Hickson 44 - A Compact Galaxy Group in Leo
Hickson 44 - A Compact Galaxy Group in Leo
Hickson 44 -  A Compact Galaxy Group in Leo
Hickson 44 is a group of galaxies comprised of NGC 3190 (large spiral galaxy in the center - aka Arp 316b), NGC 3187 (aka Arp 316a) - S-shaped barred spiral galaxy to the lower right of NGC 3190), NGC 3193 (elliptical galaxy above and right of NGC 3190), and NGC 3185 (barred spiral galaxy in lower left of frame). Along with 2 dwarf galaxies, the 4 galaxies form a "compact galaxy group" - a group of galaxies which are close in space and gravitationally interacting.

Close inspection of the frame will also reveal a multitude of small background galaxies.

In this image, North is to the right. This image is cropped to 56% of the original full frame.

Exposure Details
Lens Celestron C-8 SCT with Celestron focal reducer
Focal Length 1260mm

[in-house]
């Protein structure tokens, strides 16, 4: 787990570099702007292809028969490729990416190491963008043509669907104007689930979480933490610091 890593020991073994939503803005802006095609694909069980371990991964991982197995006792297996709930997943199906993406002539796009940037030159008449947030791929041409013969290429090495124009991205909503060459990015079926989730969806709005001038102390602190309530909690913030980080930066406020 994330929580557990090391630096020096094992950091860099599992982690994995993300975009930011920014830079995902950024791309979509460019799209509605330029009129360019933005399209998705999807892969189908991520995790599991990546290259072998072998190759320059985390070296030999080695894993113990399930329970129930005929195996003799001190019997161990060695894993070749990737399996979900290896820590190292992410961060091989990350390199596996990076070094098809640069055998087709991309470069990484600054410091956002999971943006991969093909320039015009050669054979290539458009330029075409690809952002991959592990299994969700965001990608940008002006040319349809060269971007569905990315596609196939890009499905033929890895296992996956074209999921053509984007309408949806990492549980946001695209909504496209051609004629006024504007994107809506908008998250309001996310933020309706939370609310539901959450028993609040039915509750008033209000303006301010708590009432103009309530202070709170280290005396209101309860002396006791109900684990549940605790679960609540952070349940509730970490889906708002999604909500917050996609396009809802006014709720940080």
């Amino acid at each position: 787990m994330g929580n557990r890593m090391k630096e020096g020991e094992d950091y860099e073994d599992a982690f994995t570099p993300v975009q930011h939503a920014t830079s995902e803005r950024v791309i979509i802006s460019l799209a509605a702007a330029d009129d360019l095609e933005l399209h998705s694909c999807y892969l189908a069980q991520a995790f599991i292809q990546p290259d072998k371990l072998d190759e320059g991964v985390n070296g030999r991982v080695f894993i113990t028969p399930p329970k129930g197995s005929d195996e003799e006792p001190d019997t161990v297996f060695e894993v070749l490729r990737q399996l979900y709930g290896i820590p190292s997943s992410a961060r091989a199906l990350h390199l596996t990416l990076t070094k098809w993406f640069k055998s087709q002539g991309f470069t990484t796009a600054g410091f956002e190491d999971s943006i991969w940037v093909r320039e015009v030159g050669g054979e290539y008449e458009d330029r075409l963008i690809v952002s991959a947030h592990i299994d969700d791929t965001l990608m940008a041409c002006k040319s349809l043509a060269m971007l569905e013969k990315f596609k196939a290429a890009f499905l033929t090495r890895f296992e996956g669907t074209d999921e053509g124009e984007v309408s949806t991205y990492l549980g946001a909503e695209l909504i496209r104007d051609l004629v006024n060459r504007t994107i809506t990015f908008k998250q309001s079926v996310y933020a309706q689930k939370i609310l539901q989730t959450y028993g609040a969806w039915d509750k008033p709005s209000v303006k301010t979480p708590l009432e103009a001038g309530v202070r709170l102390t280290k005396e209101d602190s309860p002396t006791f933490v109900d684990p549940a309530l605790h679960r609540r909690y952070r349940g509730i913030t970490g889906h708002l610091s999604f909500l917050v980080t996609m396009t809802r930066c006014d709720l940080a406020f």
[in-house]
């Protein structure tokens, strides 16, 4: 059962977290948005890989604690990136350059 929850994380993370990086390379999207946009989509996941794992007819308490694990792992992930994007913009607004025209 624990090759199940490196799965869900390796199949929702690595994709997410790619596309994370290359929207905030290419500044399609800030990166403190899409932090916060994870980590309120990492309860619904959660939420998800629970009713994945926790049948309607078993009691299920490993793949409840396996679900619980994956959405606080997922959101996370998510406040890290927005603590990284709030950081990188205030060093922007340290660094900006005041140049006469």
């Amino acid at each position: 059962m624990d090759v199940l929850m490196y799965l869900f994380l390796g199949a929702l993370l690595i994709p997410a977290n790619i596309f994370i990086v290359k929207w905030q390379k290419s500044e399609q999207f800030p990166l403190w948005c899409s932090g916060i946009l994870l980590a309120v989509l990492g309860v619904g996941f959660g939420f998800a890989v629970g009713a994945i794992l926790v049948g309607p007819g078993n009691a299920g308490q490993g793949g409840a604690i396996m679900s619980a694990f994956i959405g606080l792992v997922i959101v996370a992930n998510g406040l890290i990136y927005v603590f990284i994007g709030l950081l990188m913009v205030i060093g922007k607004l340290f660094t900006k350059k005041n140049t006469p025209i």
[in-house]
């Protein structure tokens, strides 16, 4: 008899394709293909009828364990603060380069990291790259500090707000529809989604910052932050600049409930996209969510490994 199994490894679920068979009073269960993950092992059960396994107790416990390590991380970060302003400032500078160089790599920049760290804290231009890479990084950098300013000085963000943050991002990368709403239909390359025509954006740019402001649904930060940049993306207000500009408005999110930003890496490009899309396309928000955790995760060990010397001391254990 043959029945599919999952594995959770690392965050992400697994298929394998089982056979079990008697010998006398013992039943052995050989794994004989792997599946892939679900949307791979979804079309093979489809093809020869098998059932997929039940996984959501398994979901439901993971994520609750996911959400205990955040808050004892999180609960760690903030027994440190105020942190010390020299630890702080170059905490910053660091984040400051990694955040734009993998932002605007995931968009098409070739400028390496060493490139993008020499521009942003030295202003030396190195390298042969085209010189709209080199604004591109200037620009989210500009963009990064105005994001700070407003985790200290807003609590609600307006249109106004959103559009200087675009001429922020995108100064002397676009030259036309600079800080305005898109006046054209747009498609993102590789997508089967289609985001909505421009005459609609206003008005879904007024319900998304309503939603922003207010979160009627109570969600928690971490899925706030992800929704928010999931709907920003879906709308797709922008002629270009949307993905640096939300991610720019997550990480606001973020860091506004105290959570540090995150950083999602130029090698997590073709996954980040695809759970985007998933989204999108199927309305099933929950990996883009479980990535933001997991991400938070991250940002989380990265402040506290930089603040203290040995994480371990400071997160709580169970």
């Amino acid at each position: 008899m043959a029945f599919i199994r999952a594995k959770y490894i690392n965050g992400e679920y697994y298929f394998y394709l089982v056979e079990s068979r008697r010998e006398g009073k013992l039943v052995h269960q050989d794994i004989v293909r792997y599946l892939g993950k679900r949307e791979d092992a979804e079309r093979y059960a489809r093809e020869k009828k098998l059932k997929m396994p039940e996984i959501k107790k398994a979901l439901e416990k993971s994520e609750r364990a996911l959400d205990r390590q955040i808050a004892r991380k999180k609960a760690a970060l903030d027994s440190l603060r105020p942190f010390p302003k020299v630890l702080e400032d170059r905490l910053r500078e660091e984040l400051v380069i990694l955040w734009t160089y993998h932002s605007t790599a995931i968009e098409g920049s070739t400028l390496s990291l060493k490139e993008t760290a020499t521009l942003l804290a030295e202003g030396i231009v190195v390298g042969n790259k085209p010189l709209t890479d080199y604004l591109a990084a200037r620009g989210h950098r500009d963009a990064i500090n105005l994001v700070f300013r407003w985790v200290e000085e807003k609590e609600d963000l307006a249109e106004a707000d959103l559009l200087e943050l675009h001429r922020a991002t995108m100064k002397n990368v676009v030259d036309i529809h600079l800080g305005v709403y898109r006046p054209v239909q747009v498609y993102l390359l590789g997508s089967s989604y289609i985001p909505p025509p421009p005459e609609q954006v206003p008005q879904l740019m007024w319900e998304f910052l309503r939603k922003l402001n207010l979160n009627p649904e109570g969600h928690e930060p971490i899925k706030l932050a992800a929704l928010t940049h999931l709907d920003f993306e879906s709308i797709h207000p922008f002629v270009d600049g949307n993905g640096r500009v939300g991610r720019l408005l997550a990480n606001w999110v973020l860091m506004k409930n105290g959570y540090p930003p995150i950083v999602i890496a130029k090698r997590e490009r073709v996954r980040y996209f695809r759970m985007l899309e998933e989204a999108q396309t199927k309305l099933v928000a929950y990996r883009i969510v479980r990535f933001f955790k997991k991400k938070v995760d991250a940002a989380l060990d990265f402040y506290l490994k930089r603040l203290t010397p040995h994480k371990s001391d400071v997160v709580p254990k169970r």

Focal Ratio f/6.3
Mount Schaefer GEM - 7 1/2 Byers Gear
Guiding 80mm f/11 guidescope with PHD Guiding
Camera Canon 450D - Gary Honis modified
Exposure 155 subexposures of 180 seconds each at ISO 1600 - 7 3/4 hours total
Calibration 30 darks, 30 flats, 30 bias
Date February 19 and 22, 2012
Temperature 30F on both nights
SQM Reading 21.2 (Bortle 4) on 2/19, 21.3 (Bortle 4) on 2/22
Seeing 4 of 5 on 2/19, 3 of 5 on 2/22
Location Pine Mountain Club, California
Software Used Images Plus 4.5 for camera control, calibration, stacking, digital development, Lucy-Richardson deconvolution, smoothing and noise reduction. Photoshop CS5 used for levels and curves, color balance, high pass filter, star shrinking, saturation adjustments, sharpening and noise reduction. Gradient Xterminator for gradient removal. Carboni Tools for additional saturation adjustments, noise reduction, and smoothing.
Notes I used a completely new processing technique with this image in an attempt to pull out the fine detail. I'm very pleased with the final results, as my new technique brought out fine features that I've never had in an image before. In particular, the red dust lane in NGC 3190 has a good amount of detail, and NGC 3185 and NGC 3187 enjoy good resolution as well.

This image was published by Astronomy Magazine as its Picture of the Day for March 29, 2012. Its the first image I've had published since I've started doing digital astrophotography!